In 1992, an eclectic band of renowned scholars and individuals from James Jones’s hometown (Robinson, Illinois) started what is now called The James Jones Literary Society. The Society aims to further appreciation for Jones’s writings and his other accomplishments that are significant to the study and appreciation of 20th Century literature. The Society seeks to keep his works in print, to encourage Jones scholarship, and to honor him in several ways:

  • By conferring a $10,000 annual James Jones First Novel Fellowship to an unpublished writer, as well as two $1,000 runner-up prizes. The contest draws more than 600 submissions annually.
  • By sponsoring the annual “The Valentine” essay contest. The prize is awarded for essays written by senior English students from schools including Marshall, Palestine and Robinson High Schools in Illinois. The essays are based on Jones’s short story “The Valentine,” which was first published in the Saturday Evening Post in 1963 and was later included The Ice-Cream Headache and Other Stories, a book-length collection. The story features a young boy who presents a box of Valentine candy to a favorite girl in his class, and the humiliation and rejection he suffers as a result. The first-place winner from each participating school receives an award of $75; second-place winners receive $50 and third $25 (provided that 10 students or more submit essays). If submissions are less than 10, than only a first place award of $50 is given. The contest was established by Helen Howe, who organized the annual event for many years. A retired English teacher, Howe was a long-time friend of Jones and one of the founders of the JJLS.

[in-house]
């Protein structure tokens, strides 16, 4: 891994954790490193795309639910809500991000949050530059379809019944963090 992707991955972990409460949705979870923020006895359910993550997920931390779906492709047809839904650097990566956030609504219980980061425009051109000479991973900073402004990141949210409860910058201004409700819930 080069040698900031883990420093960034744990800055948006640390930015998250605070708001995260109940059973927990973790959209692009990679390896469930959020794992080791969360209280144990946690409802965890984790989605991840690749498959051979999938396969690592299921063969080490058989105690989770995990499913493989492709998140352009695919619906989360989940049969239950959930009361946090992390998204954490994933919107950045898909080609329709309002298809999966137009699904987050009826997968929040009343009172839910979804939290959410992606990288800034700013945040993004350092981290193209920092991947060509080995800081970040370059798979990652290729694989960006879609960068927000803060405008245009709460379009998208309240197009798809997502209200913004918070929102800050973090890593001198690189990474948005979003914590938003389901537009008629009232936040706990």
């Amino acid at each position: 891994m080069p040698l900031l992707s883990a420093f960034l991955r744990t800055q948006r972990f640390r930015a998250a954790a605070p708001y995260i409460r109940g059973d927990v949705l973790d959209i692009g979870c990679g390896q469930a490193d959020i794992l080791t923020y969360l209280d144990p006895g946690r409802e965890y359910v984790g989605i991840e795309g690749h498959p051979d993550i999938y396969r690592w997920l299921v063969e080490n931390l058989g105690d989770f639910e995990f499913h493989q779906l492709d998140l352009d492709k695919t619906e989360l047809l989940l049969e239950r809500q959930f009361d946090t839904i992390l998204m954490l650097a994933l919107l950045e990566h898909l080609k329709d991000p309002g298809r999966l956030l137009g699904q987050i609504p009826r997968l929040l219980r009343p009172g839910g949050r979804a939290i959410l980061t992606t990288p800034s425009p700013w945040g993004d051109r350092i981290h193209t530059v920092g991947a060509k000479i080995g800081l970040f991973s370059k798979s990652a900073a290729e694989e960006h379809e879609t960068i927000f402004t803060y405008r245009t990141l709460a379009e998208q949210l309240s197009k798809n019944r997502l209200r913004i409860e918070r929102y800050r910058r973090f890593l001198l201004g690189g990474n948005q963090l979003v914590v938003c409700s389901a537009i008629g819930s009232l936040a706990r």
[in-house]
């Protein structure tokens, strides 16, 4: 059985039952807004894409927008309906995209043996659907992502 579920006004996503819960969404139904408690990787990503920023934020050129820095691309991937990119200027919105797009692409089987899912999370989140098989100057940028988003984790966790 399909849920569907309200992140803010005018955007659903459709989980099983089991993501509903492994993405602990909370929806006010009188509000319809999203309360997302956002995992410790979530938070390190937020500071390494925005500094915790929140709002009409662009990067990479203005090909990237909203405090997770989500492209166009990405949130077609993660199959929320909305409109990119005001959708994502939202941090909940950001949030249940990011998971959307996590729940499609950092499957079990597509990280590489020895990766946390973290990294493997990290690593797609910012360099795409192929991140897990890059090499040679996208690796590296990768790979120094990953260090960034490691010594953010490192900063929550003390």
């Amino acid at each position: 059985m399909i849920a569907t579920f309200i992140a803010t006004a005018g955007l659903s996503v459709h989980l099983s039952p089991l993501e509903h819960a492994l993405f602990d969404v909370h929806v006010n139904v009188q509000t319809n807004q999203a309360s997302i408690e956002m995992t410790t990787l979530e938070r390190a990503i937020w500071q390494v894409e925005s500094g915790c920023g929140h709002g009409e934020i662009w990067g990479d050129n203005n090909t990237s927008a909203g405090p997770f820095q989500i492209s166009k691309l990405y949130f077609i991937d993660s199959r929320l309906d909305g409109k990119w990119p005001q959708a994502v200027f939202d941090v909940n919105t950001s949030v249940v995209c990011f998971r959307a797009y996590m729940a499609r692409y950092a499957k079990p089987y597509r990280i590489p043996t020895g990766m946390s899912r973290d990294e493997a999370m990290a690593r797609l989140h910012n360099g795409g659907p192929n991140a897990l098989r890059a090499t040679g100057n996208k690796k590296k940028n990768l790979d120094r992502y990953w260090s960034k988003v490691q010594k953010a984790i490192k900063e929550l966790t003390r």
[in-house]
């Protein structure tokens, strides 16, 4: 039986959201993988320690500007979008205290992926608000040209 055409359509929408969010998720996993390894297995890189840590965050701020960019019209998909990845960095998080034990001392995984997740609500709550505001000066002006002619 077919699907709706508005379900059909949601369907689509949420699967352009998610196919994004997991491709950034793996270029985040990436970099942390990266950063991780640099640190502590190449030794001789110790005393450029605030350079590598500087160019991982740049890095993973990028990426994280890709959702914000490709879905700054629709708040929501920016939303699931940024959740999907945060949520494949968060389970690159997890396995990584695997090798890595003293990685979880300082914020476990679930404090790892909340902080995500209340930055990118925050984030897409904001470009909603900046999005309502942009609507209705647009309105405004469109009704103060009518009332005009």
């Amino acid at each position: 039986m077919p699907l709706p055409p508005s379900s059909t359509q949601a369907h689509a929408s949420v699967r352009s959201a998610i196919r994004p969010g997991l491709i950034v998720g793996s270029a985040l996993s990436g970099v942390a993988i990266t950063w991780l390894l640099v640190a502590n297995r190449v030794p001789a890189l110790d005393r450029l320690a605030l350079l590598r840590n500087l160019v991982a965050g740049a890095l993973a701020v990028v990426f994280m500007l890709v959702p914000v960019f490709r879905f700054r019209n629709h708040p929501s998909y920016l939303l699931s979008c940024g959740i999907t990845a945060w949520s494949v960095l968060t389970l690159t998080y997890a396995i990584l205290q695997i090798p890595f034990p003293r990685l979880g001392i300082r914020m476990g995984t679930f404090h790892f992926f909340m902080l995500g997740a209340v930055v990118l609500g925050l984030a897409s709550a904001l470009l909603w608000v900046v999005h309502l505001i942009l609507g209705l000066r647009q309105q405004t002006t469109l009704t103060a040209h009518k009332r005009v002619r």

• By supporting The James Jones Fund for the Study of the Experience of War in History, Literature, Theatre, Film and Music to Eastern Illinois State University students majoring or minoring in one of the above. In conjunction with the Eastern Illinois University’s Departments of History and English, fund sponsors an annual James Jones Symposium at EIU which includes speakers and the presentation of student papers.